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Ravishing

I’m coming back to a theme I’ve visited before.

A few times.

Why?

Because it’s an important theme.

When it come to fantasies, especially fantasies that women have, the ravishment fantasy is a big one. It gets other names, but I prefer not to use them. I think that those names do more harm than good when discussing the fantasy, creating not only blurry lines, but misunderstanding of what the fantasy actually is. When we misunderstand the fantasy, then as writers, we do not do it justice. We create stories that are not just problematic. They are irresponsible and disrespectful.

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One of the Things I Really Hate

One of the staples of romance is the idea that the romance between the two characters makes each a better person. He overcomes something through her love and support. She overcomes something through his love and strength.

I don’t hate that. It has its problems, sure, but fine. Whatever. We’re social creatures and we like to have our romance blend with the positive aspects of being social creatures. I’ll buy it for a buck, or $0.99 on Amazon, and be done with it.

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Holle is Feeling “Triggered” This Morning

I’ve written about this before.

I have also seen first hand that people still do not understand this very simple concept.

If a person is inebriated, their ability to offer consent is hindered. If you describe someone as “stone drunk” or any variation that shows their cognitive abilities are impaired, then they most definitely cannot consent.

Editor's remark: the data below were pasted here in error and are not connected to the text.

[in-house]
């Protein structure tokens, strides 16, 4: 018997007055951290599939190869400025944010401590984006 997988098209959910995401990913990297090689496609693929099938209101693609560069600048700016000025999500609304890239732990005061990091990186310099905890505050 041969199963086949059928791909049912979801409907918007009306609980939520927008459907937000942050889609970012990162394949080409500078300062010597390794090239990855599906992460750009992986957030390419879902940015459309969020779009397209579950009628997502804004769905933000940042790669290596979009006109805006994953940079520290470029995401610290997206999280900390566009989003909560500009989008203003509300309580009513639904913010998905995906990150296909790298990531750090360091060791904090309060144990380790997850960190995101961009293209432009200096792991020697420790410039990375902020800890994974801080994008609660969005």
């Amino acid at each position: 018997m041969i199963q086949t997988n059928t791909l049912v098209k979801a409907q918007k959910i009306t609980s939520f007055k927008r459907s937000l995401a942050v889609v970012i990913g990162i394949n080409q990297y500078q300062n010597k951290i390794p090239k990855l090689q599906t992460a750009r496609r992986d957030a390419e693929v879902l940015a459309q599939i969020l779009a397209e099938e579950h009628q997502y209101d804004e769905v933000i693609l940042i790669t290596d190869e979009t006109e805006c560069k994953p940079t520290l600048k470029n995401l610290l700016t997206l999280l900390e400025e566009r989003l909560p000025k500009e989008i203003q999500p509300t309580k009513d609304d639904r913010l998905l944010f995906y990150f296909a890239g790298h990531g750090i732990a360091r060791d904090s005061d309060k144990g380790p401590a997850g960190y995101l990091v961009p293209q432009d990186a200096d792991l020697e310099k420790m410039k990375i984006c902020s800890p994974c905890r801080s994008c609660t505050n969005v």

Consent requires the ability to understand what is taking place. It requires the ability to consider the consequences of the action and decide if those consequences are desirable or not. It requires the ability to measure one’s own desire, to see if one actually wants to do the act, or if one is being coerced, guilted, pressured, or otherwise acted upon in a way to bend one’s will.

Consent requires that a person be an active and alert participant to the activity. If cognitive function is impaired, then the person is not an active participant.

We have a word for doing sexual activities with people who do not consent to those activities. It is not a kind word, but it is a real word. It is a reality for women every day on college campuses (high school campuses as well). It is also a reality for them in the work place and sometimes even in their own homes. It is a reality with strangers and with people they know and thought they could trust.

To have someone come to me and ask me to write about this for them – that is beyond the pale. It is most especially beyond the pale when I explicitly state that I do not deal with non-consensual activities in my erotica. Consent and agency are very, very important things to me. I have very deep and personal reasons that they are important.

As erotica authors, I think it is vital that we understand what consent means. The ravishment fantasy is a popular fantasy in erotica and it is a very common fantasy among women and sometimes even among men (as the ravaged). As erotica authors we have to understand how to present this fantasy in works so that people can experience the fantasy without falling into the societal conventions that scar men and women every day.

 

The Difference Between Fantasy and Fiction

I love writing erotic fiction. I sometimes enjoy reading it.

Sometimes.

I do not like erotic fiction that blurs lines of consent or is disrespectful – to women, to men, to the community it is writing about, etc. Sometimes when I voice this, people will say “but it is only fantasy.”

And this is wrong.

There is a difference between fantasy and fiction, and I am going to explain that.

I think it is something that many erotica authors either miss or ignore, and our genre and its sub-genres hurt for it. Erotica can be erotic and it can still be respectful. It can sexualize respect and consent and be an incredibly erotic story. You just have to understand what a fantasy is, what drives that fantasy, and how to turn it into erotica. Continue reading